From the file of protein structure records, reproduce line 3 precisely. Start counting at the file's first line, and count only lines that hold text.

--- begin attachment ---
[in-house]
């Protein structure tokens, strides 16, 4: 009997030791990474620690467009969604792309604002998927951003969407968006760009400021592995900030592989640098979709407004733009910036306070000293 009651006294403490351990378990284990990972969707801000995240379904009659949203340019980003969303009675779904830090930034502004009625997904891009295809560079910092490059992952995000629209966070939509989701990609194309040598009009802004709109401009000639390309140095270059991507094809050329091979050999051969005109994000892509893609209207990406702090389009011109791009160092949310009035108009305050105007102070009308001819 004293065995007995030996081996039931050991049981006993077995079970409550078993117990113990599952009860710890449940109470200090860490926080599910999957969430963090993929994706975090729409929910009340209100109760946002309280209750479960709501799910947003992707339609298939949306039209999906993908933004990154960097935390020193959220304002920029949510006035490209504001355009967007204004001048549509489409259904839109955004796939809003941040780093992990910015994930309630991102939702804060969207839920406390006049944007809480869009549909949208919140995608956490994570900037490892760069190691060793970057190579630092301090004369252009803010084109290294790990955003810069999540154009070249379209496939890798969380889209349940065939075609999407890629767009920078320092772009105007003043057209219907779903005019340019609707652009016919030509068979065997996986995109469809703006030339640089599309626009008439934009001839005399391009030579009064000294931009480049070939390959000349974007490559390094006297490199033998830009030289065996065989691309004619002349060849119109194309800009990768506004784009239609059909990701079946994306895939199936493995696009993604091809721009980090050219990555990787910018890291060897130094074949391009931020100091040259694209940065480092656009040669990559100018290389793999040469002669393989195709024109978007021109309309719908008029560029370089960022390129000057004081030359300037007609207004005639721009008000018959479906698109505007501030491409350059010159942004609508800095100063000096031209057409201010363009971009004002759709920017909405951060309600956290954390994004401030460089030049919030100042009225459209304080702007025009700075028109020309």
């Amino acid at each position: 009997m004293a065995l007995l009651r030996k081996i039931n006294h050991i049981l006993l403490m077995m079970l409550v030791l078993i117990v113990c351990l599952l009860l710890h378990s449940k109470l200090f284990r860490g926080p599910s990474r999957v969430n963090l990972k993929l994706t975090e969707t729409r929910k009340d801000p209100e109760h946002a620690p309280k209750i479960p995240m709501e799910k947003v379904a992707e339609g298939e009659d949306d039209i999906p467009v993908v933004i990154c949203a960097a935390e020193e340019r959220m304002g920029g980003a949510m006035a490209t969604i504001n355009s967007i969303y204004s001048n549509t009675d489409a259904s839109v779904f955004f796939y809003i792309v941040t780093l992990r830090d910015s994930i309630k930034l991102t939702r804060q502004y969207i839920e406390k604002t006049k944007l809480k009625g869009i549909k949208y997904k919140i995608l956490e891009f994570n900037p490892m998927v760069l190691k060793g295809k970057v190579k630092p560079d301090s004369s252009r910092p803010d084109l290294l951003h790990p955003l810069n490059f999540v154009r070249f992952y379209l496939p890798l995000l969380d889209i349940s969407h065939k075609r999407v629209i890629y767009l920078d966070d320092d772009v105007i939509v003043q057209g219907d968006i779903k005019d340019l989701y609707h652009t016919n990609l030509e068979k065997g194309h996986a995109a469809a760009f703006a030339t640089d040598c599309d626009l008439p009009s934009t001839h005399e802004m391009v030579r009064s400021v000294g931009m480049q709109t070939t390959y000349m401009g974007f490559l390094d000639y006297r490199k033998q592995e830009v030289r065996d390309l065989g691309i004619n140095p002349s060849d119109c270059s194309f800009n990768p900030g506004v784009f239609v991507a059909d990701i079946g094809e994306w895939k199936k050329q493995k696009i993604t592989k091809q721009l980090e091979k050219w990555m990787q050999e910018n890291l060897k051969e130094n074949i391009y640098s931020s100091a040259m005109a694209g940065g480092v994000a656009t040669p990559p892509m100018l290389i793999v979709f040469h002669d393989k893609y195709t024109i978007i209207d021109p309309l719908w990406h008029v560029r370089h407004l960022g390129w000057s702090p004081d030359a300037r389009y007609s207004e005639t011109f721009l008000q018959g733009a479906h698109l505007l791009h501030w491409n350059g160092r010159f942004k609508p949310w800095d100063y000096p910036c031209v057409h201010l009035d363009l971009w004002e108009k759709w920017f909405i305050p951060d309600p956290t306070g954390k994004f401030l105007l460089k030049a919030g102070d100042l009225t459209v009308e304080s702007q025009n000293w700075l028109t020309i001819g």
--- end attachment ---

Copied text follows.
């Amino acid at each position: 009997m004293a065995l007995l009651r030996k081996i039931n006294h050991i049981l006993l403490m077995m079970l409550v030791l078993i117990v113990c351990l599952l009860l710890h378990s449940k109470l200090f284990r860490g926080p599910s990474r999957v969430n963090l990972k993929l994706t975090e969707t729409r929910k009340d801000p209100e109760h946002a620690p309280k209750i479960p995240m709501e799910k947003v379904a992707e339609g298939e009659d949306d039209i999906p467009v993908v933004i990154c949203a960097a935390e020193e340019r959220m304002g920029g980003a949510m006035a490209t969604i504001n355009s967007i969303y204004s001048n549509t009675d489409a259904s839109v779904f955004f796939y809003i792309v941040t780093l992990r830090d910015s994930i309630k930034l991102t939702r804060q502004y969207i839920e406390k604002t006049k944007l809480k009625g869009i549909k949208y997904k919140i995608l956490e891009f994570n900037p490892m998927v760069l190691k060793g295809k970057v190579k630092p560079d301090s004369s252009r910092p803010d084109l290294l951003h790990p955003l810069n490059f999540v154009r070249f992952y379209l496939p890798l995000l969380d889209i349940s969407h065939k075609r999407v629209i890629y767009l920078d966070d320092d772009v105007i939509v003043q057209g219907d968006i779903k005019d340019l989701y609707h652009t016919n990609l030509e068979k065997g194309h996986a995109a469809a760009f703006a030339t640089d040598c599309d626009l008439p009009s934009t001839h005399e802004m391009v030579r009064s400021v000294g931009m480049q709109t070939t390959y000349m401009g974007f490559l390094d000639y006297r490199k033998q592995e830009v030289r065996d390309l065989g691309i004619n140095p002349s060849d119109c270059s194309f800009n990768p900030g506004v784009f239609v991507a059909d990701i079946g094809e994306w895939k199936k050329q493995k696009i993604t592989k091809q721009l980090e091979k050219w990555m990787q050999e910018n890291l060897k051969e130094n074949i391009y640098s931020s100091a040259m005109a694209g940065g480092v994000a656009t040669p990559p892509m100018l290389i793999v979709f040469h002669d393989k893609y195709t024109i978007i209207d021109p309309l719908w990406h008029v560029r370089h407004l960022g390129w000057s702090p004081d030359a300037r389009y007609s207004e005639t011109f721009l008000q018959g733009a479906h698109l505007l791009h501030w491409n350059g160092r010159f942004k609508p949310w800095d100063y000096p910036c031209v057409h201010l009035d363009l971009w004002e108009k759709w920017f909405i305050p951060d309600p956290t306070g954390k994004f401030l105007l460089k030049a919030g102070d100042l009225t459209v009308e304080s702007q025009n000293w700075l028109t020309i001819g």